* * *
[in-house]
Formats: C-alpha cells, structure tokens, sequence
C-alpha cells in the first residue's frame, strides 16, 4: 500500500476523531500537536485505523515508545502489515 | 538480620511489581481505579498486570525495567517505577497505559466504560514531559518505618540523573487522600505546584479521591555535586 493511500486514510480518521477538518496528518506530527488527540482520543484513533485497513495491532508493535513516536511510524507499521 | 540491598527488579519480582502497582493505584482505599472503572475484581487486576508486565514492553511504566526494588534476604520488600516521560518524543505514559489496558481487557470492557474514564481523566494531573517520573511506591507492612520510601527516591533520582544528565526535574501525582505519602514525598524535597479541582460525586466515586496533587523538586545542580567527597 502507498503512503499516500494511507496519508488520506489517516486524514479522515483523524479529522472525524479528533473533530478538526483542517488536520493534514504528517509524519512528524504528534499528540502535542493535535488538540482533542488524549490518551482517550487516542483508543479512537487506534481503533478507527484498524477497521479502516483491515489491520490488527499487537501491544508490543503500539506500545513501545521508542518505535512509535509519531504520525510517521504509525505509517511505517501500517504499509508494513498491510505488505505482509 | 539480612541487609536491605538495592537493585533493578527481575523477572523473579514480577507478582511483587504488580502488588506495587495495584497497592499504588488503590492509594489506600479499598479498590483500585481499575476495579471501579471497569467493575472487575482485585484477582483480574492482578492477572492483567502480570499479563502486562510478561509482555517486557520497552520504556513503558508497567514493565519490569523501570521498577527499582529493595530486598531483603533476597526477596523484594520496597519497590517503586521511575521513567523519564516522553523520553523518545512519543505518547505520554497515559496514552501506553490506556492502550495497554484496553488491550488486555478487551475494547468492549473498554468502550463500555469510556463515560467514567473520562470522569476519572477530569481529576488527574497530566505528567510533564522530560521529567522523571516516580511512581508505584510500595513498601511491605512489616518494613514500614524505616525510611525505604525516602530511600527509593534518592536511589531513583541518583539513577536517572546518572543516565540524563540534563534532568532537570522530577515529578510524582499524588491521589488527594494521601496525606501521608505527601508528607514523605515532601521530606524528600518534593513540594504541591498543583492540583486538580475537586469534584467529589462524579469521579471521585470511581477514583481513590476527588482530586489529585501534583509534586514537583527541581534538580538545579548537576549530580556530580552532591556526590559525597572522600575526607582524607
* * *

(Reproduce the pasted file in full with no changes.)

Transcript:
[in-house]
Formats: C-alpha cells, structure tokens, sequence
C-alpha cells in the first residue's frame, strides 16, 4: 500500500476523531500537536485505523515508545502489515 | 538480620511489581481505579498486570525495567517505577497505559466504560514531559518505618540523573487522600505546584479521591555535586 493511500486514510480518521477538518496528518506530527488527540482520543484513533485497513495491532508493535513516536511510524507499521 | 540491598527488579519480582502497582493505584482505599472503572475484581487486576508486565514492553511504566526494588534476604520488600516521560518524543505514559489496558481487557470492557474514564481523566494531573517520573511506591507492612520510601527516591533520582544528565526535574501525582505519602514525598524535597479541582460525586466515586496533587523538586545542580567527597 502507498503512503499516500494511507496519508488520506489517516486524514479522515483523524479529522472525524479528533473533530478538526483542517488536520493534514504528517509524519512528524504528534499528540502535542493535535488538540482533542488524549490518551482517550487516542483508543479512537487506534481503533478507527484498524477497521479502516483491515489491520490488527499487537501491544508490543503500539506500545513501545521508542518505535512509535509519531504520525510517521504509525505509517511505517501500517504499509508494513498491510505488505505482509 | 539480612541487609536491605538495592537493585533493578527481575523477572523473579514480577507478582511483587504488580502488588506495587495495584497497592499504588488503590492509594489506600479499598479498590483500585481499575476495579471501579471497569467493575472487575482485585484477582483480574492482578492477572492483567502480570499479563502486562510478561509482555517486557520497552520504556513503558508497567514493565519490569523501570521498577527499582529493595530486598531483603533476597526477596523484594520496597519497590517503586521511575521513567523519564516522553523520553523518545512519543505518547505520554497515559496514552501506553490506556492502550495497554484496553488491550488486555478487551475494547468492549473498554468502550463500555469510556463515560467514567473520562470522569476519572477530569481529576488527574497530566505528567510533564522530560521529567522523571516516580511512581508505584510500595513498601511491605512489616518494613514500614524505616525510611525505604525516602530511600527509593534518592536511589531513583541518583539513577536517572546518572543516565540524563540534563534532568532537570522530577515529578510524582499524588491521589488527594494521601496525606501521608505527601508528607514523605515532601521530606524528600518534593513540594504541591498543583492540583486538580475537586469534584467529589462524579469521579471521585470511581477514583481513590476527588482530586489529585501534583509534586514537583527541581534538580538545579548537576549530580556530580552532591556526590559525597572522600575526607582524607